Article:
Our good intentions are often derailed by a torrent of thoughts wildly cascading, bouncing and colliding within our mind. All this commotion sabotages our creativity and productivity.
Our mind creates an internal environment much like standing in line at the dept of motor vehicles. it’s almost like a flashing neon sign telling us to Hurry Up and Wait.
Once this mental environment is created it mimics the hurry up and wait atmosphere everyone in today’s rush rush world is familiar with.
The frantic expectations, grasping, anger and restlessness of our current mind (adult) is nothing like the mind we had during the first few years on the planet.
Our original mind came equipped with full-throttle curiosity and openness to the current moment. That mind, is still available though if we practice mindfulness, consistently.
Hurry up and wait is the conundrum each of us faces as we start a mindfulness practice, and each of us will continue to face until we reach the tipping point in practice where we are mindful of each moment more that not.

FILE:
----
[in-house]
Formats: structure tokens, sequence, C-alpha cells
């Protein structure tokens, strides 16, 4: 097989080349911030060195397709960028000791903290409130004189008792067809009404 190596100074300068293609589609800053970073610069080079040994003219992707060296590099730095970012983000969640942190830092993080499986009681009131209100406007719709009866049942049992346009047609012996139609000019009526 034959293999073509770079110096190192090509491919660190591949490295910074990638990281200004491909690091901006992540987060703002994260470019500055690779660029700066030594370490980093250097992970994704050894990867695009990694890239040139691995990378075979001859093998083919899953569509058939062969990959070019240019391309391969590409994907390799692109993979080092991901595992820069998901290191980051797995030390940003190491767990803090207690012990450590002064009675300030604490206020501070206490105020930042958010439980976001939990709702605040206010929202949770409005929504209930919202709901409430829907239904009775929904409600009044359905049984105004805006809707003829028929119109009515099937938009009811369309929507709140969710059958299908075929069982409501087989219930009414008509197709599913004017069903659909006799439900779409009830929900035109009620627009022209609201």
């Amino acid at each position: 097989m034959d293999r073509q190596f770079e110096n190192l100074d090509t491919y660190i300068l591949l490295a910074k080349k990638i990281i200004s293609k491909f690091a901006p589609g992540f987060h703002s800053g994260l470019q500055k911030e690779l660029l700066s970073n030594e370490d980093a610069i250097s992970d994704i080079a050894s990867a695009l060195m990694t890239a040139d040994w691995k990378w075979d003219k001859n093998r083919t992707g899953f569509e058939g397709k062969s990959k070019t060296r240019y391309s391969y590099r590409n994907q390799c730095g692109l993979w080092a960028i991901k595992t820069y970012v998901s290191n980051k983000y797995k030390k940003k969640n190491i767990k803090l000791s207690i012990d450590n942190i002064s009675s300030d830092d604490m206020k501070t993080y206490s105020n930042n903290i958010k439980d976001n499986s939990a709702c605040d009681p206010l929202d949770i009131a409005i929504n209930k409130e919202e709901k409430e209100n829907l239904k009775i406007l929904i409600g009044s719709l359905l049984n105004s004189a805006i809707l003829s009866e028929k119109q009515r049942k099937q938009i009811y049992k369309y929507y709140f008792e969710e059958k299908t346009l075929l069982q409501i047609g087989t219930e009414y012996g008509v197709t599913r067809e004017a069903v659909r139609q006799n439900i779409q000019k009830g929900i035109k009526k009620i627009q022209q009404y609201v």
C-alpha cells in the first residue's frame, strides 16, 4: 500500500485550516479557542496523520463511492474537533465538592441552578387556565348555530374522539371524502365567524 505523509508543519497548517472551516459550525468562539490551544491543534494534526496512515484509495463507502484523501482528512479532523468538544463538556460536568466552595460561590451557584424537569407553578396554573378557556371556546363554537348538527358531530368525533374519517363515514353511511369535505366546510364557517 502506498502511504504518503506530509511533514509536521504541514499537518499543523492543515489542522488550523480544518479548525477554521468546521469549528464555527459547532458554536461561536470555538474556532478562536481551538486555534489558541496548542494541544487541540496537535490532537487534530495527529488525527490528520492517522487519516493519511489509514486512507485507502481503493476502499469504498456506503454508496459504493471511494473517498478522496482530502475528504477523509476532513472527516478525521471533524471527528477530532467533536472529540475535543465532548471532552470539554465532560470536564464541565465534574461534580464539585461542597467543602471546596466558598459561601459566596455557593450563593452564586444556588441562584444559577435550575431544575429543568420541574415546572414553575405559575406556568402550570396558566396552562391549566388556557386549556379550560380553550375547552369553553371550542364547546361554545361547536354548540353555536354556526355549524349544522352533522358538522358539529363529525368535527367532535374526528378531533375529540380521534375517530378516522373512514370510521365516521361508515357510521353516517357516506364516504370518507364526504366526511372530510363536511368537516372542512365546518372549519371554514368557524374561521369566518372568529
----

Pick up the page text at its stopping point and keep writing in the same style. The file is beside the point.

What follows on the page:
Each intention we create passes through our minds seemingly endless stream of ideas, judgments and barriers before moving forward into action and completion.
“Everything that irritates us about othersC.G. Jung
can lead us to an understanding of ourselves.”
Change Your Perspective
The more we believe our thoughts and ideas are the way things “should be” the harder it is for us to change our perspective about anything inside or outside our world.
A mind living in s soup of “should” often will find itself trapped and cut off from the larger world all around it.
With a small bit of focused introspection it’s simple to find our biggest and more ingrained beliefs that we’ve locked in our minds with “should.” If we think something or someone “should be” a certain way, we take away any opportunity for growth or improvement in what we’ve locked up.
Adding “should” to our beliefs diminishes our ability to create a better world.
Maybe we think people “should” dress a certain way and if they don’t we devalue their existence. Maybe we think people “should” only vote the way we do and if they don’t we will have little or nothing to do with them, in effect we can’t respect views that are not in concrete like ours’.
“Look at everything as though you are seeing it either for the first or last time, then your time on earth will be filled with glory.”Betty Smith, A Tree Grows in Brooklyn